Could it be as the first wave of alien abduction was initiated back in the late fifties Adamski was used by the 'powers that be' who of course where in collusion with the aliens and sanctioned the abductions to spread propaganda which claimed the aliens where here for benevolent and peaceful purposes?

What I wonder is did Adamski himself really know the true agenda of the aliens or was he ignorant of their real motives and genuinely believed they where here for noble reasons?
edit on 12-5-2013 by fadedface because: spelling



posted on May, 12 2013 @ 07:09 AM
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Originally posted by phillipplaitklasss
Hi fadedface. I believe there was some truth in Adamski's accounts regarding the Nordic type aliens. I also believe that some of it was embelished or not very accurate. Perhaps Adamski thought society was not ready for what he observed in alien culture. An interesting note is that the swastica shoe print bares a resemblence to what is termmed a barred galaxy (SBb). Take a look at the images below.





That's really interesting comparison between the plaster casts of Orthon's shoeprint and the astronomical chart and does maybe lend some credence to the claims made by Adamski.

I'd also like to see the photographic plate which Orthon gave to Adamski which was said to have contained strange symbols.

I like yourself believe there is some truth in the Adamski accounts of meeting with Nordic aliens however I'm not sure of the true motives of either Adamski or the Nordic aliens. It could be that Adamski did genuinely believe that they where simply here to 'warn' us against the dangerous use of nuclear weapons but somehow I think something more ambiguous was going on as well.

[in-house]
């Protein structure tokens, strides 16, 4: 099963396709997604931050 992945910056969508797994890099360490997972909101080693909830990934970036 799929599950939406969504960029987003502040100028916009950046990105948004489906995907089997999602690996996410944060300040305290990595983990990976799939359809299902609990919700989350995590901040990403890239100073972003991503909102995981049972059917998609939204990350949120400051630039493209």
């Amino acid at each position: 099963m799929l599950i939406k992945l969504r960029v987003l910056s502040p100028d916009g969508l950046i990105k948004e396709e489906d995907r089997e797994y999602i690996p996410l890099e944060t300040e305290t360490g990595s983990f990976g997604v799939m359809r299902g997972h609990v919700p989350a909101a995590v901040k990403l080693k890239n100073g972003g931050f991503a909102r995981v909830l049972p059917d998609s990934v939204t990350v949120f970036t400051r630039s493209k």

posted on May, 12 2013 @ 07:21 AM
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Originally posted by Zcustosmorum
or they wouldn't have given him that visa reserved for diplomats that he had.


Exactly what visa would that be?



posted on May, 12 2013 @ 07:35 AM
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Originally posted by hellobruce

Originally posted by Zcustosmorum
or they wouldn't have given him that visa reserved for diplomats that he had.


Exactly what visa would that be?


He was rumoured to carry a government issue diplomatic passport




Moving on to George Adamski, the researcher George Andrews wrote in his 1986 book Extra-Terrestrials Among Us: “People who traveled with Adamski noticed that he had been issued a special passport, such as is usually reserved for diplomats and high government officials. It is entirely possible that he may have been a CIA disinformation agent who successfully fulfilled the mission of making the subject of UFOs seem so absurd that no independent in-depth investigation would be made by qualified academics.”


mysteriousuniverse.org...



posted on May, 12 2013 @ 10:52 AM
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reply to post by fadedface
 


Thanks OP for reminding me of G.ADAMSKI;it has been such a long time since my school yrs,that it was my class reports.Mostly all my classmates thought G.Adamski was an interesting person. Communications with ETs & discriptions of Venicians people and Planets,as seen from outer space. Untill,the mid 70's,when satellites started sending pics,most descriptions were close or near close to description.



posted on May, 12 2013 @ 11:10 AM
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The only person that knows the truth about what he wrote and saw is Adamski.



posted on May, 12 2013 @ 02:47 PM
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His story has some parallels with the lesser known Cedric Allingham. Author of Flying Saucer from Mars.

There was probably a reason for his stories and how they gained so much publicity but who they were really targeted at and their purpose was probably something akin to today's reality TV shows.



posted on May, 12 2013 @ 04:27 PM
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Originally posted by mirageman
His story has some parallels with the lesser known Cedric Allingham. Author of Flying Saucer from Mars.